The Smashing Pumpkins release lackluster ‘Shiny and Oh So Bright, Vol. 1 / LP: No Past. No Future. No Sun.’

The Smashing Pumpkins
Shiny and Oh So Bright, Vol. 1 / LP: No Past. No Future. No Sun.

Napalm Records · November 16, 2018

Shiny and Oh So Bright lacks the edge and intensity that defined the Pumpkins’ best works.


The Smashing Pumpkins were one of the defining bands of the ‘90s alt-wave. With a breakup in 2000 and subsequent reformation in 2005, the band has been through a plethora of lineup changes and turmoil. At long last, with Shiny and Oh So Bright, Vol. 1 / LP: No Past. No Future. No Sun., most of the founding lineup has come back together – frontman Billy Corgan has been re-joined by guitarist James Iha and drummer Jimmy Chamberlin. The only one missing from the founding members is former bassist D’arcy Wretzky, around whose absence there’s been a lot of drama and uncertainty.

All of the drama surrounding the Pumpkins is integral to understanding the context of their music – which is similarly tumultuous and poignant, and it always has been – until now. Shiny and Oh So Bright lacks the edge and intensity that defined the Pumpkins’ best works. This new album certainly bears the image of their trademark sound. Tracks like ‘Seek and You Shall Destroy’ ‘Solara,’ and ‘Marchin’ On’ mimic the heavy, dark guitar of their early years, but the image displayed now is a mere silhouette, lacking depth and substance. Shiny and Oh So Bright feels like a portrait drawn from memory of the Pumpkins’ glory days – the form is accurate, yet all the genuine, authentic detail that brings most meaning and beauty to it has been forsaken with time.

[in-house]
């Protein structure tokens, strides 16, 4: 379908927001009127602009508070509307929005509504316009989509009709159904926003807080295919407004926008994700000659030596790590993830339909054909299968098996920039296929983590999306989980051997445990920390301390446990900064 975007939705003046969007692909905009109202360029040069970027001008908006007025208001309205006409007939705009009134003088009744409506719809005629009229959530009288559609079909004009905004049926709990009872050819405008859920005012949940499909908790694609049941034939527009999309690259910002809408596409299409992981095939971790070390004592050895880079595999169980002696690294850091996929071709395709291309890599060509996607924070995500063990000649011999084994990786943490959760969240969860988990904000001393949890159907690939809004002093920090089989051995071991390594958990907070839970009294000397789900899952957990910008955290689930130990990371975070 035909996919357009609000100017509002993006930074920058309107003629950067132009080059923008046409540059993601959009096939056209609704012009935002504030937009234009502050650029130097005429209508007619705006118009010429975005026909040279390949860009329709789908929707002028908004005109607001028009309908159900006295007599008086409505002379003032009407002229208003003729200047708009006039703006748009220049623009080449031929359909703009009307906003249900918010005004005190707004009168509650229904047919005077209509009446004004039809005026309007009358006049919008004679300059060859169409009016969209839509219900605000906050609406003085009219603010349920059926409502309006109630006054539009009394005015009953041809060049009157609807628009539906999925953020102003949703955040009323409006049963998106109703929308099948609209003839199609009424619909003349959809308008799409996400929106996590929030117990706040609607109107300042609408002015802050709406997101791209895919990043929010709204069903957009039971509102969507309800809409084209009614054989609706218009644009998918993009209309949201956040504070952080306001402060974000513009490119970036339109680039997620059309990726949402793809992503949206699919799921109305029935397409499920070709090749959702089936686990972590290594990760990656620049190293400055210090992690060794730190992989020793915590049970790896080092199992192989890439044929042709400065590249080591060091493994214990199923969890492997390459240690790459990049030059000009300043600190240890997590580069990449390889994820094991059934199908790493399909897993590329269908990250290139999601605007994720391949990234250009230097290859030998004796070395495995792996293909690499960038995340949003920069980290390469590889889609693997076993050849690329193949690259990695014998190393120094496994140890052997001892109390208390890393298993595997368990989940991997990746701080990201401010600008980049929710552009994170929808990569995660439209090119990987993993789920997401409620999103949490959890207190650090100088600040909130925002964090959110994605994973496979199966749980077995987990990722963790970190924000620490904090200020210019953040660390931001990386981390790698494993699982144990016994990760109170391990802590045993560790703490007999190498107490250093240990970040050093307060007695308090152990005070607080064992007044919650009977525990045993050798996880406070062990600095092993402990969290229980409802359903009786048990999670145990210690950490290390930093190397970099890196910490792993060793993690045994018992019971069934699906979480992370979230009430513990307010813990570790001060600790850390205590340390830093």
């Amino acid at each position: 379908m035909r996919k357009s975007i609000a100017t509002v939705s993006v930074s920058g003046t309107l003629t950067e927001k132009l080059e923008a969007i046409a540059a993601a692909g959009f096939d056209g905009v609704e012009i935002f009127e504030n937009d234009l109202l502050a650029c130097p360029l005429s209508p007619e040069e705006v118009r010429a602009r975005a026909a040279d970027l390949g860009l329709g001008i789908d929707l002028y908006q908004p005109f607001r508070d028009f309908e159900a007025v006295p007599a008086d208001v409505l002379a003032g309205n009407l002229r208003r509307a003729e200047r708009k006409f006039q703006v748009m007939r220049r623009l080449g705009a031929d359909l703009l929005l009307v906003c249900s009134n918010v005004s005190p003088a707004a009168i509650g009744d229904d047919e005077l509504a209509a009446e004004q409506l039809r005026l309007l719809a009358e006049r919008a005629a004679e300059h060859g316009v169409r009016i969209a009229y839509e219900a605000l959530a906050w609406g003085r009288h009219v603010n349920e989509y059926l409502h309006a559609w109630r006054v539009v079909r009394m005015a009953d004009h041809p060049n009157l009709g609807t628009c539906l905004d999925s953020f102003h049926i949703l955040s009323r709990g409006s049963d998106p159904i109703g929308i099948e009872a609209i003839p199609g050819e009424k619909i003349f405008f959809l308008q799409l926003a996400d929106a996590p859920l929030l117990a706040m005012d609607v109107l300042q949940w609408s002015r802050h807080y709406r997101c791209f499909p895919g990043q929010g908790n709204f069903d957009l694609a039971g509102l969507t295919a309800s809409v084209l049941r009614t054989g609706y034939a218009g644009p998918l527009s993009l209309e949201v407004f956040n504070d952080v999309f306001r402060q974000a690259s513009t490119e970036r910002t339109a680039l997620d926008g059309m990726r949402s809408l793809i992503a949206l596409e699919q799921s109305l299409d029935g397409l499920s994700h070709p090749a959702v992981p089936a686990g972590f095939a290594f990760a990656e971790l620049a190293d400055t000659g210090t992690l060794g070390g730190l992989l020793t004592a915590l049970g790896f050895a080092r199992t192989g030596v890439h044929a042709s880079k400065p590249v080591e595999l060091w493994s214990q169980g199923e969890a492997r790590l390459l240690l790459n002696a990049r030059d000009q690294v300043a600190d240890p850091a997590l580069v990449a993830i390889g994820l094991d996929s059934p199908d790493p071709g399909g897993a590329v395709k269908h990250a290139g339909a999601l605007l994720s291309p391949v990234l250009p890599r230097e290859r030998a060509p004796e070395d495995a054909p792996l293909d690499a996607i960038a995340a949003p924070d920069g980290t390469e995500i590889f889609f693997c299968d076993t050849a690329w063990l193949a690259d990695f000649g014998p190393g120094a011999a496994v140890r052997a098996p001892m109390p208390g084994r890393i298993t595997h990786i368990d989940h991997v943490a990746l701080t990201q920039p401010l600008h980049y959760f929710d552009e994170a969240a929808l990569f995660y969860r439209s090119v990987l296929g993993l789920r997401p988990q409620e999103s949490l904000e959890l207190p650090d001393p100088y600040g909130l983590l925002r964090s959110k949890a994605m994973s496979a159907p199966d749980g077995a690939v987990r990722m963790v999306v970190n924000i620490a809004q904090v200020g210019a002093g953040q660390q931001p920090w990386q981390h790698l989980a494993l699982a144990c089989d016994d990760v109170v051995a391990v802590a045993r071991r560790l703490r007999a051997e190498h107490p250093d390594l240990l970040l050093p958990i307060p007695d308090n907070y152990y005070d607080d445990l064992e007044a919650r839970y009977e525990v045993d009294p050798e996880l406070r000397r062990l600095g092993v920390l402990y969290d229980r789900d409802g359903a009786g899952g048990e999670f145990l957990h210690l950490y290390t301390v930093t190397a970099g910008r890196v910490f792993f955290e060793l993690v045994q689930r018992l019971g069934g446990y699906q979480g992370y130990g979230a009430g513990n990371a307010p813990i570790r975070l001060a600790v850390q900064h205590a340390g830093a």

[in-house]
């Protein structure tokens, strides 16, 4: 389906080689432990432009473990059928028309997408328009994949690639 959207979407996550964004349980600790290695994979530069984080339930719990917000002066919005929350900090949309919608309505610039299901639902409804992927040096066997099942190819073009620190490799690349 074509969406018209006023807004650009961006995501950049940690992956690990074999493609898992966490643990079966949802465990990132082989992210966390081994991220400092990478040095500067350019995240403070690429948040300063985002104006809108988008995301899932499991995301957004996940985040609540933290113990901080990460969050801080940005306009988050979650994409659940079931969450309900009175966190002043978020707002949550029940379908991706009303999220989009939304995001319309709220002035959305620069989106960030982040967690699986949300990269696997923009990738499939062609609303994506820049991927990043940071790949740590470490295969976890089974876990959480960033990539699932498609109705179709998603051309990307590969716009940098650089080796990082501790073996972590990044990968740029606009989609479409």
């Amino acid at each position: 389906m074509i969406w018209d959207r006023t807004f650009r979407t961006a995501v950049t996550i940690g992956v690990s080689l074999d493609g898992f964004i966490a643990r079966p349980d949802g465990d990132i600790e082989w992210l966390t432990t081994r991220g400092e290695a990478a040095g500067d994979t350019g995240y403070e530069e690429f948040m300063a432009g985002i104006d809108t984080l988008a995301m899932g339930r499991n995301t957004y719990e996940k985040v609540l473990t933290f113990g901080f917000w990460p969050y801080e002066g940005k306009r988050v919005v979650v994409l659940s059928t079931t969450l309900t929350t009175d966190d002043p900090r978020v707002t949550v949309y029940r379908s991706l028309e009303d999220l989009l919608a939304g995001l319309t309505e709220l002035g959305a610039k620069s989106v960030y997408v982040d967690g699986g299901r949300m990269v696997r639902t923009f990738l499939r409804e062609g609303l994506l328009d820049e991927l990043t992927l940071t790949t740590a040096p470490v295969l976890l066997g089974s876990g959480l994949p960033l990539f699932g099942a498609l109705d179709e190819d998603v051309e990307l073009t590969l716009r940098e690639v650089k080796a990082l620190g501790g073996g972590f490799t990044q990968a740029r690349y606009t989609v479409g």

There’s still a sort of aching beauty to it, sure, but it’s a sentimental, nostalgic beauty, built on coming to terms with emotions of the past rather than expressing the raw, unadulterated feelings of the present. You can tell the emotion is there, lurking somewhere in the depths, but it feels murky and unclear.  It’s not for lack of emotion or effort that this album suffers – it’s lack of clarity. Tracks like ‘Knights of Malta’ and ‘Marchin’ On’ are wrought with anguish and potency aplenty, yet it feels disingenuous and shallow. ‘Marchin’ On’ with its almost accusatory forcefulness, still feels like only a mere caricature of the Pumpkins’ previous intensity.

The Smashing Pumpkins may lack only a quarter of their original lineup, but what they lack from their original quality of work is much greater. While this album marks the passing of many of the band’s problems, the maturity it has apparently brought to them, Corgan especially, has been ill-expressed. It lacks inspiration – this album was not made because they wrote a bunch of good music and it was time to publish it. This album was made because the band was back together and they needed a new album, something they could publish, to commemorate that. In doing so, all the Smashing Pumpkins managed to create was a lackluster caricature of their glory days.

Listen to Shiny and Oh So Bright, Vol. 1 / LP: No Past. No Future. No Sun.:

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